Don’t miss anything

$50,000 reasons to tie-up your brontosaurus


Fred Flintstone never tied-up his brontosaurus when he clocked out of work. What does that have to do with energy management? Fifty thousand dollars.

Yabadabadoo… the whistle blows and there goes Fred Flintstone, sliding down the dinosaur’s back, landing in his car, and in a pre-historic flash he’s on his way to the homestead.  Notice anything though?  Fred seems to be more concerned with punching the clock than making any additional effort to ensure his workstation—in this case a 30 tonne brontosaurus—is shut-down (or tied up) before he gets home and ultimately to the drive-in theatre with his family.

You can’t blame him though. Who doesn’t want to get home after a long day in the quarry, or at the factory or even from the office?

After the whistle

The problem is, at the end of the day, when there are distractions or people are in a rush, mistakes are made. For Fred, he simply just has to tie up his brontosaurus to ensure it’s there for him to use the next morning.  In a factory or in an office, we need to make sure we’re not consuming energy, wasting money, and leaving very expensive equipment running when it’s not needed.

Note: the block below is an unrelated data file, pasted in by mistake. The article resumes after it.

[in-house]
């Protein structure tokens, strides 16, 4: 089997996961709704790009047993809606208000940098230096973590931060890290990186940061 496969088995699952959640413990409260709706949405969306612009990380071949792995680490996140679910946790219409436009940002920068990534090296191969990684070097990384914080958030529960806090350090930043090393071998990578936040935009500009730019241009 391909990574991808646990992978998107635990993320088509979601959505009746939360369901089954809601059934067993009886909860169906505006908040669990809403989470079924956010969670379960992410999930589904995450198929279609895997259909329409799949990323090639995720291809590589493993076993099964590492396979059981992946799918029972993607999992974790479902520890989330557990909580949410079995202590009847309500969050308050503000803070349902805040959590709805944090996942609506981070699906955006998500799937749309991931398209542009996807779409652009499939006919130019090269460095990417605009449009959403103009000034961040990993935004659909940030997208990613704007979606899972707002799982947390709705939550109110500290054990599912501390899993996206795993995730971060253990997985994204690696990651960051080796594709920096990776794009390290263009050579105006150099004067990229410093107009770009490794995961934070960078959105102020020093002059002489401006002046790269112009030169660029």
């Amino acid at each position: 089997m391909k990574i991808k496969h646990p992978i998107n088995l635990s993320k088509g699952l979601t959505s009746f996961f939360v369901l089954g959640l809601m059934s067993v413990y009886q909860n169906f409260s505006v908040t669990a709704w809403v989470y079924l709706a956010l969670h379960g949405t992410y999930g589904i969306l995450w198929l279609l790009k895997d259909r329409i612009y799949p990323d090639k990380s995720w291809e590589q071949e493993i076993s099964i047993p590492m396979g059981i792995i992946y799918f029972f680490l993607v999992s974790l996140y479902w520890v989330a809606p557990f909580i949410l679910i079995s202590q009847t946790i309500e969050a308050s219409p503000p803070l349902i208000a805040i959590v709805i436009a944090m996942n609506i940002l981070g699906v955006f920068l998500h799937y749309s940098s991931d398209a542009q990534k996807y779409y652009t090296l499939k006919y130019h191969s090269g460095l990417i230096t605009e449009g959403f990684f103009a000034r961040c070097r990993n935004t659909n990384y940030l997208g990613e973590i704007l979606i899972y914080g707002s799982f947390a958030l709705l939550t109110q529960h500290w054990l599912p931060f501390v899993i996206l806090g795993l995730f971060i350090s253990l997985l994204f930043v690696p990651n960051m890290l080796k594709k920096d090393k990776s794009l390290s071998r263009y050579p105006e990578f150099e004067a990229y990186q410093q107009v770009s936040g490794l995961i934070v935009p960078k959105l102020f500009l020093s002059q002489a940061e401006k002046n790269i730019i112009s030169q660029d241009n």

Below is an example of a manufacturing plant’s weekly usage that I extracted from our Bruce Power Saver. At this plant, the ‘whistle blows’ at 10PM and it settles its nighttime shutdown load at 12AM, where it stays for roughly 8 hours.


What I found interesting is that average nighttime usage was 1,000 kWh higher on Monday night compared to the average.  By my estimation, that means that Monday night cost about $1000 more than the average and about $1500 more than Thursday night. Thinking it was an anomaly, I checked out a few more weeks and found that at least one night per week was much higher than the norm and there wasn’t much consistency to it.

So why the inconsistency? I can’t actually tell you that—It could be a plethora of circumstances.  However, what I can tell you is that I see this frequently with our customers, and by managing it, they save a great deal of money with little to no effort.  In this case I was able to identify a savings potential of about $50,000 at a single plant.  Fifty thousand dollars could potentially be a new employee’s salary — someone who is hopefully a little more mindful of the brontosaurus budget and shuts down properly at the end of day.

I can do the same for you with a simple analysis of your historical usage — all you have to do contact me here.

Steve Glover

Steve Glover

Electricity Advisor